Everywhere I go these days I see the words “gluten free”. I thought maybe it was just a crunchy-granola-people phrase, but I’ve been seeing it in lots of other places besides the natural foods store. And then this weekend I was testing out my new bread maker and decided to actually follow the recipe. I have a problem with following recipes and tend to free hand things. But since this machine seemed pretty different from my old one, I decided to follow the directions and recipes that came with it. (I found this new beauty at the goodwill in pristine condition for $6.97!) The recipe called for a cup of gluten. This kind of shocked me. My old machine’s original recipe (which I looked up to be sure I wasn’t imagining things) called for 1 ½ tablespoons of gluten. At the time I didn’t have any gluten, so in my first attempts at bread with my old bread maker I just left it out figuring the whole wheat bread flour I was using had some gluten in it. My bread turned out fine, so I never got in the habit of using gluten in my recipes. But this recipe wanted me to put in a whole cup! This seemed crazy, so since as I told you I have a recipe-following problem, I just put in 1 1 /2 tablespoons of gluten. Bread turned out fine, but it got me wondering. What the heck is gluten anyway? And why do so many people pay lots of money for “gluten free” foods? Here’s what I discovered.
Gluten is actually a protein found in wheat, rhy, and barley. So it’s in just about everything we eat in the States – cereal, bread, cookies, most processed foods. Its primary purpose is to give flour elasticity and strength, which is why my bread isn’t as soft and flexible as store bought bread. I couldn’t find any information about how it affects taste, so I’ll assume it doesn’t.
Now comes the interesting part. There were skads of websites about gluten free products and the dangers of gluten. Literally tens of thousands of hits. So I tried to stick to the sites that seemed more mainstream. Celiac disease, which has just about every horrible symptom know to mankind, is basically an allergy to gluten. A person suffering from celiac disease has damage to the gut wall which results in difficulties absorbing certain nutriets like iron, calcium and vitamin D. Consequently patients develop conditions like osteoporosis and anemia, in addition to a whole host of gastrointestinal issues. Children with Celiac disease do not develop normally. Celiac disease shows up as gut damage in a biopsy. The treatment is very successful and includes removing gluten from the patient’s diet.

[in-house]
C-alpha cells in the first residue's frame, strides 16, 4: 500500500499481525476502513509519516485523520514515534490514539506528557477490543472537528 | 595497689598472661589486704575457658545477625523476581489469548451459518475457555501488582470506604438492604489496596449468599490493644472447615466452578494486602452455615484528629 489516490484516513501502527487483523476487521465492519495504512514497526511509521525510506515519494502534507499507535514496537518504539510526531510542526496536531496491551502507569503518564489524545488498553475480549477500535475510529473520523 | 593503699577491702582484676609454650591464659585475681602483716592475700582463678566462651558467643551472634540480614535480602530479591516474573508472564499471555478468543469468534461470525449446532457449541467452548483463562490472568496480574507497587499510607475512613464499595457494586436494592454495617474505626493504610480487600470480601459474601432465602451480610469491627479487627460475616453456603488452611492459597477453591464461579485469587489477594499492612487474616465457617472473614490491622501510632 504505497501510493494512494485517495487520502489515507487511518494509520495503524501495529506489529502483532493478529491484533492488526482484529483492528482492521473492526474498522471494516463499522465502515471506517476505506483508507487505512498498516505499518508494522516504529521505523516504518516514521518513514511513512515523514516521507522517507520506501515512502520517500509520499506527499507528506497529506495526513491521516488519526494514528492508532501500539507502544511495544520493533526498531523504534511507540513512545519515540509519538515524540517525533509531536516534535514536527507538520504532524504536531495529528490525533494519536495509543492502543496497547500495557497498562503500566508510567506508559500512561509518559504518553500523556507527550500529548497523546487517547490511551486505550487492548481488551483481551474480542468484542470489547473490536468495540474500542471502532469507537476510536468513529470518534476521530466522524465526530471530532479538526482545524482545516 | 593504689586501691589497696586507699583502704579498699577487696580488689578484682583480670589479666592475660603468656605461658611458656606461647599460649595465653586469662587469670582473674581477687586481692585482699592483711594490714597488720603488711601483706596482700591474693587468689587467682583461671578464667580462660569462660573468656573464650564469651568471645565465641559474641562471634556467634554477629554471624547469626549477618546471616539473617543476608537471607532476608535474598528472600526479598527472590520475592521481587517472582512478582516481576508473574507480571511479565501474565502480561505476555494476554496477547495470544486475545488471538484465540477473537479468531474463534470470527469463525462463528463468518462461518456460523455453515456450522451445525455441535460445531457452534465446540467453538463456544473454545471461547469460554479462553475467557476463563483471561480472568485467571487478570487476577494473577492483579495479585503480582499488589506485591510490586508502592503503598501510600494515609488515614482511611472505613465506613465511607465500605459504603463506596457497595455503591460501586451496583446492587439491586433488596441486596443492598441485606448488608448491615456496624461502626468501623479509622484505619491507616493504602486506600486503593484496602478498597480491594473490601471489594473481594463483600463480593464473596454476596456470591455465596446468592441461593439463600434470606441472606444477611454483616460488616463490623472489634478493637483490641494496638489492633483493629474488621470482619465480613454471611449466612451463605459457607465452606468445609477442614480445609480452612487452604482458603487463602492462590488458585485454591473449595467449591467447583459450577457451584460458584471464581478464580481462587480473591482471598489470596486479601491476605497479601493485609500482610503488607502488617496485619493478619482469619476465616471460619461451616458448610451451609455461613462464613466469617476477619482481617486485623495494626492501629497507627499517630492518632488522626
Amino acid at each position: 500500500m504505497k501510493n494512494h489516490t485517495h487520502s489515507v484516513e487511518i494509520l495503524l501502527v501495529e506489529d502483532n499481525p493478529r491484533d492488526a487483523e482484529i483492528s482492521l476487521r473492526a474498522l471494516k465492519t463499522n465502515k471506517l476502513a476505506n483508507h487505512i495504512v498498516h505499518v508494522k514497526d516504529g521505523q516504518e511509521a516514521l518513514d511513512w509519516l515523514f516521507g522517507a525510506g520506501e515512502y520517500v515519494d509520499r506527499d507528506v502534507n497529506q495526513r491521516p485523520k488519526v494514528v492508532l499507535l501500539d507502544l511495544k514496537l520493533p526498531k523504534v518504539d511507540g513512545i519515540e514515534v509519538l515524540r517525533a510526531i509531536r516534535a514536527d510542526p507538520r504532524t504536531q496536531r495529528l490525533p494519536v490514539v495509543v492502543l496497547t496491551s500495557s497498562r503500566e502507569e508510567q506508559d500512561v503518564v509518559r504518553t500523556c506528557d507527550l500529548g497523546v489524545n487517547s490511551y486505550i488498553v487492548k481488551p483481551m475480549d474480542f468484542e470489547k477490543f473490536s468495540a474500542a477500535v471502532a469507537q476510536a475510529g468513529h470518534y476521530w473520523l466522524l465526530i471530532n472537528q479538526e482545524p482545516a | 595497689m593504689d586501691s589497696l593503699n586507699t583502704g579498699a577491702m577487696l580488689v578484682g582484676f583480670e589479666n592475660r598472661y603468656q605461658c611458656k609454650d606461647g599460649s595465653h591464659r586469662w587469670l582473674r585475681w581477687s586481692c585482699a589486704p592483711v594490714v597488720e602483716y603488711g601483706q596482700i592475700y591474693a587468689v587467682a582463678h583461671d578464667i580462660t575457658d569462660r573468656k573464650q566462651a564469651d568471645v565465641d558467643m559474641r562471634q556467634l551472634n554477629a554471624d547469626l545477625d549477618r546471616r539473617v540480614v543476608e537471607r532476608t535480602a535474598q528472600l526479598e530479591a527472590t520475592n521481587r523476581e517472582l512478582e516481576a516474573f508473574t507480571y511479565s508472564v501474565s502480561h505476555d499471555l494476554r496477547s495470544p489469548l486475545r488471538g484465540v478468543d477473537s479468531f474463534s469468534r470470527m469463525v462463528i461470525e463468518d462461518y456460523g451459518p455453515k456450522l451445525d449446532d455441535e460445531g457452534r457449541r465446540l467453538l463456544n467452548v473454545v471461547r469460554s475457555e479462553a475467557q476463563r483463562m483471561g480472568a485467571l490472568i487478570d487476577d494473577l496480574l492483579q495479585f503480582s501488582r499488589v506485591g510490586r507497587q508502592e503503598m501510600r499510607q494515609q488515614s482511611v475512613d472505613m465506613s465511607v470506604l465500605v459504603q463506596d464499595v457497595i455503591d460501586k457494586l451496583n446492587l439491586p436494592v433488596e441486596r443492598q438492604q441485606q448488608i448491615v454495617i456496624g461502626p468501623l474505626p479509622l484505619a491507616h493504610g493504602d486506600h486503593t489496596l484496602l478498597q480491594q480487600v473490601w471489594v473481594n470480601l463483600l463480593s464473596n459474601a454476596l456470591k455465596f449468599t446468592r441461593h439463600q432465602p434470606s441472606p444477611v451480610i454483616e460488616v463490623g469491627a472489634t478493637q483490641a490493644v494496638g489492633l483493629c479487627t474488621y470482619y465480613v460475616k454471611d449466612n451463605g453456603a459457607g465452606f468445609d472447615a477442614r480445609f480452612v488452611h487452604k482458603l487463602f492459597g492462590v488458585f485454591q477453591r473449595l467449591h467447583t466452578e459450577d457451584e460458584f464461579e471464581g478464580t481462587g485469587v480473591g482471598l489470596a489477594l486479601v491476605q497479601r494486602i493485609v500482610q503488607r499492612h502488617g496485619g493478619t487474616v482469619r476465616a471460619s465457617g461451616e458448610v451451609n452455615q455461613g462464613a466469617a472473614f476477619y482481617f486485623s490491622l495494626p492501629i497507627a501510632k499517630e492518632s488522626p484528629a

The estimates of how many people it effects are wide ranging - from 1 to 146 in 1000. But judging by the amount of webspace dedicated to celiac disease and the dangers of gluten combined with the number of gluten free products on the market, I’d say it’s affecting plenty of people in one way or another. Here’s a partial list of the symptoms. Some are things everyone experiences on an off day and some are really gross and horrible.
Change in mood
Pale, foul smelling or fatty stools
Bone or joint pain
Tingling numbness in legs
Pale sores in mouth
Tooth discoloration or loss of enamel
Failure to thrive in infants
It appears as though pretty much any complaint you can come up with could be tracked back to gluten. I’ve heard a fair amount about celiac disease. My son has alopecia areata (http://www.childrensalopeciaproject.org/ or http://www.naaf.org/) and a loud group of people in the alopecia areata circles I run in see a connection between their hair loss and celiac disease. It seems to be pretty common among people with autoimmune disorders, allergies, and eczema.
One of the websites I discovered was based on a book by two American doctors, James Braly and Ron Hoggan. The book is titled Dangerous Grains. Their research has led them to believe the gluten intolerance is much more widespread effecting 2-3% of the population. The book purports that “gluten sensitivity” is the root cause of some cancer, auto-immune disorders, neurological and psychiatric conditions and liver disease. The authors imply that the heavily wheat-based western diet – bread, cereals, pasta, cookies – is making people sick. Interesting theory, huh?
I’ve long believed that our lifestyles have created the rise in so many auto-immune disorders, cancers, and other diseases. I’m not saying it’s due to over-consuming gluten; there’s still too much research that needs to be done, but I do think we need to pay attention to what we are putting in our bodies and especially what we are putting in our children’s bodies. It’s not as hard as you’d think to cut out gluten and if you or your children are suffering from any of the symptoms listed above, it might be worth a shot.
There are lots of grains that don’t contain gluten – rice, corn, buckwheat, millet, quinoa (comes in a yummy flour form), oats, soybeans, and sunflower seeds. I love to use quinoa flour or garbanzo bean flours in my breads, and almost always add whole or crushed sunflower seeds. That’s the beauty of making your own food instead of relying on processed food – you can control what goes in to the food you put on the table.
Seems like the key here is much like other questionable foods – moderation. We really do eat too much bread and pasta. And most of us don’t feel well when we do. I’d be curious to hear from any of you who are more informed than I when it comes to gluten.
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